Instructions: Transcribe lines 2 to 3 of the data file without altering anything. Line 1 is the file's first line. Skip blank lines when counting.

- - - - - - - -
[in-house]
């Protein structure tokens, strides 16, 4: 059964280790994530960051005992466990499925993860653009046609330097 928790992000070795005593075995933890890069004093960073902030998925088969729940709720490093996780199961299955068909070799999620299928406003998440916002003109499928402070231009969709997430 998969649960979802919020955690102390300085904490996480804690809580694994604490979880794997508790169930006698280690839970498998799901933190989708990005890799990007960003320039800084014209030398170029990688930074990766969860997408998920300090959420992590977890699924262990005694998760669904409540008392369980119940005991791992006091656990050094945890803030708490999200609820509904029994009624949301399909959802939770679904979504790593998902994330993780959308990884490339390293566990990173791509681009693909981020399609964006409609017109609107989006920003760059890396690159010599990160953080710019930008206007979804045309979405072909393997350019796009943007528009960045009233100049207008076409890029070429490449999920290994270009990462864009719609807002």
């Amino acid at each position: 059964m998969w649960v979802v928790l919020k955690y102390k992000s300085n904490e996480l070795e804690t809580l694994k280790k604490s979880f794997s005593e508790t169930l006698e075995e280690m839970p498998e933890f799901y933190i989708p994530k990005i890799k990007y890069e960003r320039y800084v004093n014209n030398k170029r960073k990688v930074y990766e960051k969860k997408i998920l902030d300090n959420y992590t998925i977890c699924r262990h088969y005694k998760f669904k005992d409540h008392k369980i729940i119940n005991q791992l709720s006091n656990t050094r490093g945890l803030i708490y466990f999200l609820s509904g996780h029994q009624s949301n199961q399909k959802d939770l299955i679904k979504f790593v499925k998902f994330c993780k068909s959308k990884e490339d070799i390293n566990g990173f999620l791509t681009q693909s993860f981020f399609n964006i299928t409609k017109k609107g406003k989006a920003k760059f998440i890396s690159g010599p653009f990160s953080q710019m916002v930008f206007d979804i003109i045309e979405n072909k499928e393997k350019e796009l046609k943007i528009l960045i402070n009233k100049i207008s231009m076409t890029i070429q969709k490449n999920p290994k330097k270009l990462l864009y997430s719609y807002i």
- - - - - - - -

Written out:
């Protein structure tokens, strides 16, 4: 059964280790994530960051005992466990499925993860653009046609330097 928790992000070795005593075995933890890069004093960073902030998925088969729940709720490093996780199961299955068909070799999620299928406003998440916002003109499928402070231009969709997430 998969649960979802919020955690102390300085904490996480804690809580694994604490979880794997508790169930006698280690839970498998799901933190989708990005890799990007960003320039800084014209030398170029990688930074990766969860997408998920300090959420992590977890699924262990005694998760669904409540008392369980119940005991791992006091656990050094945890803030708490999200609820509904029994009624949301399909959802939770679904979504790593998902994330993780959308990884490339390293566990990173791509681009693909981020399609964006409609017109609107989006920003760059890396690159010599990160953080710019930008206007979804045309979405072909393997350019796009943007528009960045009233100049207008076409890029070429490449999920290994270009990462864009719609807002």
């Amino acid at each position: 059964m998969w649960v979802v928790l919020k955690y102390k992000s300085n904490e996480l070795e804690t809580l694994k280790k604490s979880f794997s005593e508790t169930l006698e075995e280690m839970p498998e933890f799901y933190i989708p994530k990005i890799k990007y890069e960003r320039y800084v004093n014209n030398k170029r960073k990688v930074y990766e960051k969860k997408i998920l902030d300090n959420y992590t998925i977890c699924r262990h088969y005694k998760f669904k005992d409540h008392k369980i729940i119940n005991q791992l709720s006091n656990t050094r490093g945890l803030i708490y466990f999200l609820s509904g996780h029994q009624s949301n199961q399909k959802d939770l299955i679904k979504f790593v499925k998902f994330c993780k068909s959308k990884e490339d070799i390293n566990g990173f999620l791509t681009q693909s993860f981020f399609n964006i299928t409609k017109k609107g406003k989006a920003k760059f998440i890396s690159g010599p653009f990160s953080q710019m916002v930008f206007d979804i003109i045309e979405n072909k499928e393997k350019e796009l046609k943007i528009l960045i402070n009233k100049i207008s231009m076409t890029i070429q969709k490449n999920p290994k330097k270009l990462l864009y997430s719609y807002i």